A Roman Catholic apostolate to support the dignity and inclusion of transgender laity.

Integrating my mind and body was an authentic mid-life transition that many who knew me supported and even called courageous, inspiring, and ethical. But in the eyes of the 99.9% of people who are blessed to have their gender and sex match, this uniquely personal act has been seen as a political statement, a psychological disorder, a character flaw, a weakness, a perversion, and a sin.

In the 17 years since my transition I have become active in working for equality of people  of all genders and find many in the LGBT community question my Catholic identity. Many seem to believe that being transgender and Catholic is incompatible. I believe that reconciliation is the mission of religion so I have researched church policy on transgender people for the past 2 years.In the Catholic Church, as a transsexual woman, I don’t officially exist. Officially, the Catholic Church does not have a public policy on the range of gender expression, but considering their policies on gay men, lesbian women, divorced women, women priests, and women who abort, perhaps I should count myself as lucky that this is the case.

But the unfortunate reality is that, like in most churches, the Catholic hierarchy defers to the most socially conservative views concerning sexuality in an effort to maintain its aging power structure. In contrast, in a recent survey, lay American Catholics, who have learned well that Jesus always cared for the marginalized, show overwhelming support for the protection of transgender people. (“Strong Majorities Favor Rights and Legal Protections for Transgender People,” Public Religion Research Institute, November 3, 2011, http://publicreligion.org/newsroom/2011/11/news-release-strong-majorities-favor-rights-and-legal-protections-for-transgender-people/ )

The popular assumption is that, as a transsexual person, I can expect to be treated poorly by the institutional church hierarchy. Unfortunately, this assumption is borne out in recent news reports of a Vatican document secretly sent to bishops, and by the Pope’s own words. As Jeff Israely reports in a 2008 Time magazine article:

 Without actually using the word, Benedict took a subtle swipe at those who might undergo sex-change operations or otherwise attempt to alter their God-given gender. Defend “the nature of man against its manipulation,” Benedict told the priests, bishops and cardinals gathered . . . .“The Church speaks of the human being as man and woman, and asks that this order is respected.” The Pope again denounced the contemporary idea that gender is a malleable definition. That path, he said, leads to a “self-emancipation of man from creation and the Creator.”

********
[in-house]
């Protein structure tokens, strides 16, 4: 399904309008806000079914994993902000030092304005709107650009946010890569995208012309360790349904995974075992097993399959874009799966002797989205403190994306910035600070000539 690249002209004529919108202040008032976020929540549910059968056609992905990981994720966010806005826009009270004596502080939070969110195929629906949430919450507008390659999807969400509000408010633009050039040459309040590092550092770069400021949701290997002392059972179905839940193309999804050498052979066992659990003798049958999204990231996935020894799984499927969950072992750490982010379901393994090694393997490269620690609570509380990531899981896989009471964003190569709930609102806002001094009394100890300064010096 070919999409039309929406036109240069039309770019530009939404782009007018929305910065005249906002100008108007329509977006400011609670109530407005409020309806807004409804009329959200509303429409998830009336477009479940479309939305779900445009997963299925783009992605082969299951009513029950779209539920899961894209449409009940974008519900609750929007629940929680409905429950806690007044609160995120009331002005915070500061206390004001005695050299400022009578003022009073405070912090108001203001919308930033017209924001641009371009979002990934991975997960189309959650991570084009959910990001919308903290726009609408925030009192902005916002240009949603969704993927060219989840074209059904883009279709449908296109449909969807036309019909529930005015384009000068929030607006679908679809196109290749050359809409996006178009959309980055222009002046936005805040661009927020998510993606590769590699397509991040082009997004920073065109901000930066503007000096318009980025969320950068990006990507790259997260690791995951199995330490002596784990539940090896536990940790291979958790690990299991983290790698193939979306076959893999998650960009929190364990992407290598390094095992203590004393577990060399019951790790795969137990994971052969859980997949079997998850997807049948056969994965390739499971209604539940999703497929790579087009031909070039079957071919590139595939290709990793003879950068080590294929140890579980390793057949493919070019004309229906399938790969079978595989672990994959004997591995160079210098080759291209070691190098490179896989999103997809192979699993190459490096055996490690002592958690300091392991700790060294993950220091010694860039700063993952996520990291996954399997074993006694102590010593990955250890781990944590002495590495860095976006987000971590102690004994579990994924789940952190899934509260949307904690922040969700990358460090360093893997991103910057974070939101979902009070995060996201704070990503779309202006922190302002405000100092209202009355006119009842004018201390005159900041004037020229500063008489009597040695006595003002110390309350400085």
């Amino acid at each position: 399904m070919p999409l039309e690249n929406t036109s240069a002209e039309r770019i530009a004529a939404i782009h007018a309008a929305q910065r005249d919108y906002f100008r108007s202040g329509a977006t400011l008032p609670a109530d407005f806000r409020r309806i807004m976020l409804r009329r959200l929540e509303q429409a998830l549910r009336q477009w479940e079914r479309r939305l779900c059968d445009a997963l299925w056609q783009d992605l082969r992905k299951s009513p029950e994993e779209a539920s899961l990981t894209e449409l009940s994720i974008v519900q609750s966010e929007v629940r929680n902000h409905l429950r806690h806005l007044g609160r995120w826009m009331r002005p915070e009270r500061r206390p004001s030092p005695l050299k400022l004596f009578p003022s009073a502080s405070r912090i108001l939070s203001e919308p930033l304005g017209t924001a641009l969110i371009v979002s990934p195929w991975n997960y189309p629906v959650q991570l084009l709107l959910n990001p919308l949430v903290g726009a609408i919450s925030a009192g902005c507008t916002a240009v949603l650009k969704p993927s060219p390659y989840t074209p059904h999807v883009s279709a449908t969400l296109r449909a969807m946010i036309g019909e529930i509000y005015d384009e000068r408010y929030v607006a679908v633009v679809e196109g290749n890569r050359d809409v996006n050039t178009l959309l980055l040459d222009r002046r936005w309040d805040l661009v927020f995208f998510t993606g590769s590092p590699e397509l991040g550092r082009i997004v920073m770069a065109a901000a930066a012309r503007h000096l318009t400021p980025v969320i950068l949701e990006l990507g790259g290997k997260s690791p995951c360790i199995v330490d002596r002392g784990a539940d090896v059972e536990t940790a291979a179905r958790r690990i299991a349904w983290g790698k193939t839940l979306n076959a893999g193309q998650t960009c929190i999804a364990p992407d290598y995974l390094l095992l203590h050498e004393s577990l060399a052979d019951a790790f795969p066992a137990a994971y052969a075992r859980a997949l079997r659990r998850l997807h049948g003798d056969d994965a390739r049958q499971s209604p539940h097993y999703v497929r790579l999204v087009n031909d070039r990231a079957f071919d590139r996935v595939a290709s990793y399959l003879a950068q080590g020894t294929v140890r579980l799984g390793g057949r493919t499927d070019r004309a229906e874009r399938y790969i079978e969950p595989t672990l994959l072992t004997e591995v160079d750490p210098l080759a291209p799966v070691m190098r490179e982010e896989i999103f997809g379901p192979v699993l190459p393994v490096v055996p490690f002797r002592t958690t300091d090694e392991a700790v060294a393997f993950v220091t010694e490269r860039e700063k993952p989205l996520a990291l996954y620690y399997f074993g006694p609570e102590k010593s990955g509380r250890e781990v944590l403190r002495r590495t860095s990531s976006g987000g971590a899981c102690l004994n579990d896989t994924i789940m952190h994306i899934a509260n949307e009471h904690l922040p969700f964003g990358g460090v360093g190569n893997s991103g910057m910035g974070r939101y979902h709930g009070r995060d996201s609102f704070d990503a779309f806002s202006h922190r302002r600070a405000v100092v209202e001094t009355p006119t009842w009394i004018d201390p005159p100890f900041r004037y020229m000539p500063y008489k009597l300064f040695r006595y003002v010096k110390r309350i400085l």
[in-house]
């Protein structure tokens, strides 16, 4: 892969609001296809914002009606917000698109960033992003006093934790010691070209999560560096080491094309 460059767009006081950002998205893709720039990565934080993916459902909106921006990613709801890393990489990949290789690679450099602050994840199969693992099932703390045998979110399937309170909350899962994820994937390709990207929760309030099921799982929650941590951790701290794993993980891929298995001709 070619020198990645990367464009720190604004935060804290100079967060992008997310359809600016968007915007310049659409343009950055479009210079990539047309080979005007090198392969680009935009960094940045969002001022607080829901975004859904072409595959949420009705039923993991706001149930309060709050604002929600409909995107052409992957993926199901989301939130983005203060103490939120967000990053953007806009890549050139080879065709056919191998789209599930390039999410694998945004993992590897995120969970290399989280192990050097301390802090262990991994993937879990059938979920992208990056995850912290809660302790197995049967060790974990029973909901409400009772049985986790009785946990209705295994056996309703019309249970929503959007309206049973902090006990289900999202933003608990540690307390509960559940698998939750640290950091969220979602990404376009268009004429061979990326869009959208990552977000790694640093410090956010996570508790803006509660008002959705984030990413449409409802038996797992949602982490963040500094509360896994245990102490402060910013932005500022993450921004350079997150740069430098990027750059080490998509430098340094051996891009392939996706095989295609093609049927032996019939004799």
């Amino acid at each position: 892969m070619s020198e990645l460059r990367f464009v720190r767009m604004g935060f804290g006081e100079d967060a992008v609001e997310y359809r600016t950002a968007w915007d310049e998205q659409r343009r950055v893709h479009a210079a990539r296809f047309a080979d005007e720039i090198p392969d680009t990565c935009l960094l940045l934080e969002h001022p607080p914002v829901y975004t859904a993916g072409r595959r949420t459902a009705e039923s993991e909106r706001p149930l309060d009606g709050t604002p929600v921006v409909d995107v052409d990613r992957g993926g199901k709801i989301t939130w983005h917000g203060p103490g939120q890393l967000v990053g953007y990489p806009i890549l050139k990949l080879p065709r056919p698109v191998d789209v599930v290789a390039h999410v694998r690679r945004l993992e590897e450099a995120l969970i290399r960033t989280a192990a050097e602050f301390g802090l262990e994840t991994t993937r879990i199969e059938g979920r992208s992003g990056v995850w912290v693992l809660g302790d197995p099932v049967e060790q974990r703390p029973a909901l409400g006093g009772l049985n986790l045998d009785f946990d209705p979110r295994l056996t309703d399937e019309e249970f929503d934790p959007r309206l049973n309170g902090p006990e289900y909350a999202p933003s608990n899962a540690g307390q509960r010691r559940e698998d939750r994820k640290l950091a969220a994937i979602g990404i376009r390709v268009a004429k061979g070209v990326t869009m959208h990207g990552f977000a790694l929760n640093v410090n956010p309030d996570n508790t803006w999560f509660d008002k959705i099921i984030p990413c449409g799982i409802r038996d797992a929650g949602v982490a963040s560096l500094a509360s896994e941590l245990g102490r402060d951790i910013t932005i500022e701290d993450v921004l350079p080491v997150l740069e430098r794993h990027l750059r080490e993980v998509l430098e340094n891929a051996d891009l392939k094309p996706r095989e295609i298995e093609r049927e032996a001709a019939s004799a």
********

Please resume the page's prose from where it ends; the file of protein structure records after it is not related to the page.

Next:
(Jeff Israely, “The Pope’s Christmas Condemnation of Transsexuals,” Time, December 23, 2008, http://www.time.com/time/world/article/0,8599,1868390,00.html)

Respecting the order of men and women is very important to an organization that is controlled solely by persons of one gender. Consider, however, that the Creator does make transsexual (mind/body incongruity) and inter-sexed (anatomic incongruity) people, and that medical science can allow us to lead more normal lives alongside the 99.9% of people who have such trouble understanding these variations. Beyond anatomy, rigid gender stereotyping is important to a controlling patriarchy. For those who seek to maintain patriarchal power, accepting any transgender expression (e.g., cross-dressers, transvestites, drag queens, drag kings, androgynous, bigendered, and gender-queer people) is unacceptable for organizational justification, not a question of morality. 

Excerpt from:Mother, Father, Brother, Sister, Husband, and Wife by Hilary Howes


an article in-
More than a Monologue Sexual Diversity and the Catholic Church:
Volume I: Voices of Our Times
Christine Firer Hinze and  J. Patrick Hornbeck, editors

Volume I: Voices of Our Times Christine Firer Hinze and J. Patrick Hornbeck, editors


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